Saturday, July 17, 2010

The keys to the kingdom, Lord Sunday

I finished reading the last of the books in the keys to the kingdom series today and I will say this is probably one of my all time favorite series. I've never read anything by Garth Nix that I didn't like and these books are no exception.

If you want to read the books I highly recommend them and they don't take long to read they are written on the level of a children's book and you can read through one of the books in just a few hours. If you don't care to read the books or have already read them then read on otherwise consider skipping this post until I won't be spoiling the books for you.

The essential plot of the series is that the universe was created by a being called the architect who also created a whole other dimension called "The House" which watches over the universe. The House is divided into 7 realms corresponding to the 7 days of the week and particular denizen of the house is given one of seven keys giving them power over one of the days of the week in the universe and that corresponding domain within the House. After a nice long 15 billion year run the architect decides to call it quits and commit suicide. Apparently the architect is unable to commit suicide herself since she imprisoned a part of herself in a prison which she made to last until the end of her creation. Unable to kill herself without taking everything else with her she breaks herself into 7 parts each one being a part of the "will" of the architect. Which we are meant to take in the sense of "last will and testament". These 7 parts of the "will" are given to the 7 rulers of the days. Each part of the will telling a different ruler to relinquish their power to a mortal "rightful heir". Whereupon all of creation would be destroyed and the "rightful heir" allowed to build a new universe as they saw fit.

There is a bit of a complication in the carrying out of the will since those entrusted to carry it out decide not to commit suicide and destroy the universe. Instead they lock away the different parts of the will for 10,000 years at which point the story line of the books actually begins when one part of the will escapes and manages to dub a mortal rightful heir. The rightful heir then goes on to slowly gain power and dominance in the house collecting each of the keys and each part of the will in turn. All the while blissfully unaware of the fact that the ultimate goal of the will of the architect is the destruction of everything. Our hero Arthur, the rightful heir, works over the course of all 7 books in an effort to save and protect which he does seem to manage to do at least right up until the last part of the last book when all of creation is expunged.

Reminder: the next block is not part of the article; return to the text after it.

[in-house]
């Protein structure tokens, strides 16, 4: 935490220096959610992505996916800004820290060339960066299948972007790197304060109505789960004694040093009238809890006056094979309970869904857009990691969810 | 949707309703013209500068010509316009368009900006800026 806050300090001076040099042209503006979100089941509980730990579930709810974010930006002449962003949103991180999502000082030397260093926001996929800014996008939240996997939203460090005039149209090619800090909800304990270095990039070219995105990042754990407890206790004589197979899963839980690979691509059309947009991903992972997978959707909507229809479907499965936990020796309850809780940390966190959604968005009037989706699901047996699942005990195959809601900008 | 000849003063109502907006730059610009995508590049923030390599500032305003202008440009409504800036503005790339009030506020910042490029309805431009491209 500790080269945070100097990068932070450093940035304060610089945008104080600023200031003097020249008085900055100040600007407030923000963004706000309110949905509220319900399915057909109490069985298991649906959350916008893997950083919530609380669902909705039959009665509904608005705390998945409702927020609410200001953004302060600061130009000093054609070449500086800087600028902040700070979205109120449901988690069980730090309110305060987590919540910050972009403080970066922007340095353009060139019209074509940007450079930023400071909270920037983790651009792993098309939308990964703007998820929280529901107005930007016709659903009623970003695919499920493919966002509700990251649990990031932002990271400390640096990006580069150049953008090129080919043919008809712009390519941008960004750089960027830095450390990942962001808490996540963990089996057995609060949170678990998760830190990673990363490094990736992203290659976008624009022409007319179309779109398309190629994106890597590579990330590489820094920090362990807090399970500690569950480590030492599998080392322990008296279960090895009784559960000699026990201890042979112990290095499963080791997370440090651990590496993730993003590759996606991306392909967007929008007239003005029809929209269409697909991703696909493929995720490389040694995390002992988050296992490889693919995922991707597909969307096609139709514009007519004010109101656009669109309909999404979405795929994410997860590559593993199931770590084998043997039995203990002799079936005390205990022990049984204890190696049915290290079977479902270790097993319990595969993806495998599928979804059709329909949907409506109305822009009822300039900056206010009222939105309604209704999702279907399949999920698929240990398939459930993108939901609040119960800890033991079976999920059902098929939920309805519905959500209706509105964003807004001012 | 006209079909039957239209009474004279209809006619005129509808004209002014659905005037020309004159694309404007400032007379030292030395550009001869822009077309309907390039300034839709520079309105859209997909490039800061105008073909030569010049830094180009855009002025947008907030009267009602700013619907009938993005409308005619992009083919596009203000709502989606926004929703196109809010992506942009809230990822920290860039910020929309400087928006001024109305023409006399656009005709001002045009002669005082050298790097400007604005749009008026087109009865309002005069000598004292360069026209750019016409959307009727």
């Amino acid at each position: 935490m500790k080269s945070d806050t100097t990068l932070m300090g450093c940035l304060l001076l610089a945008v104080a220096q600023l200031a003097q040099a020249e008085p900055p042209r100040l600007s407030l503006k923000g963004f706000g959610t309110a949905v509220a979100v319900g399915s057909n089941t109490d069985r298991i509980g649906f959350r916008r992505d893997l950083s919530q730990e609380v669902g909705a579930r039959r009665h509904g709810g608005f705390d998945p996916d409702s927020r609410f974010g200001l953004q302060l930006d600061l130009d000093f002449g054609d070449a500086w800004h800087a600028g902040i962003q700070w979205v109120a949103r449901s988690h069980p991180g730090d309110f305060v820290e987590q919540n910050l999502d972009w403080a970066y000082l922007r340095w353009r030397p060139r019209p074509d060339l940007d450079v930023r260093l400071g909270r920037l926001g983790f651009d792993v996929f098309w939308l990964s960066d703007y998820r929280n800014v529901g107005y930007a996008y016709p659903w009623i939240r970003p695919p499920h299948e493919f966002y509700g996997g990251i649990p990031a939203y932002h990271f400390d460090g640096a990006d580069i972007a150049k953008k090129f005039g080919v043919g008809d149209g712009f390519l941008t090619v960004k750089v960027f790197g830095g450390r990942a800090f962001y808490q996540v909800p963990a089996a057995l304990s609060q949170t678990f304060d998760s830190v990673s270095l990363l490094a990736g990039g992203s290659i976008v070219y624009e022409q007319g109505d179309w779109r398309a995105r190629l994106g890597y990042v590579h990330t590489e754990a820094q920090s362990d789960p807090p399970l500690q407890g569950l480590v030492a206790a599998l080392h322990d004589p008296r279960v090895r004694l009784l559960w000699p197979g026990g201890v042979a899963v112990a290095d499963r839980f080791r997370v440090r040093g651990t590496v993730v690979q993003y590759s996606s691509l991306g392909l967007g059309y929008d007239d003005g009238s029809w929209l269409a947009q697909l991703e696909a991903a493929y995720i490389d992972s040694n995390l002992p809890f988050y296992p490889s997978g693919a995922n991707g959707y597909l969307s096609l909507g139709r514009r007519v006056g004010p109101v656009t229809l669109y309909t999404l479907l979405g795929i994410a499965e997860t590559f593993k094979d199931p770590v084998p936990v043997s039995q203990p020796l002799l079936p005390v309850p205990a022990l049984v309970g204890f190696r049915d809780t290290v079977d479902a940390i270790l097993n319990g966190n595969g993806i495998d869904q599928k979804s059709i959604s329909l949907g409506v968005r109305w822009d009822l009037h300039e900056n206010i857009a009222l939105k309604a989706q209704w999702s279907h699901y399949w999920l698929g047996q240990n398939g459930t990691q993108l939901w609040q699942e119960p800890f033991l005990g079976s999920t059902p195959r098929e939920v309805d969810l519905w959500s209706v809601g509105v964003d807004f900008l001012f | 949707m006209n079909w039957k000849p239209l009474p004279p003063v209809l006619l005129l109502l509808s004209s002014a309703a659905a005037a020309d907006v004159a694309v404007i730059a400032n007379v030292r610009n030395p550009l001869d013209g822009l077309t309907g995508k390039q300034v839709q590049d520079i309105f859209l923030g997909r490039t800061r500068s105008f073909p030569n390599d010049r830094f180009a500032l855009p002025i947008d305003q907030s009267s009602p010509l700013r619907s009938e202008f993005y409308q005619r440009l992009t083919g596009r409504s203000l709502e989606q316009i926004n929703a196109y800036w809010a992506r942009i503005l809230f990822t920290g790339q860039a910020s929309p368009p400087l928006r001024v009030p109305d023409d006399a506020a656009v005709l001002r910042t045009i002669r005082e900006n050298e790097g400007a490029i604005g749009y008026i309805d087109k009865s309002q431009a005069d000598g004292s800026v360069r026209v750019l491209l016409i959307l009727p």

I have read rather few books where the entire universe gets destroyed. I must say I didn't expect that to happen what with the heroes generally managing to save the day, especially in a children's book. I must say though a 7 book series has got to be the most elaborate suicide story I have ever heard. (though since the true purpose of the will is concealed right up until the last few pages of the last book the books really read just like any other children's adventure story).

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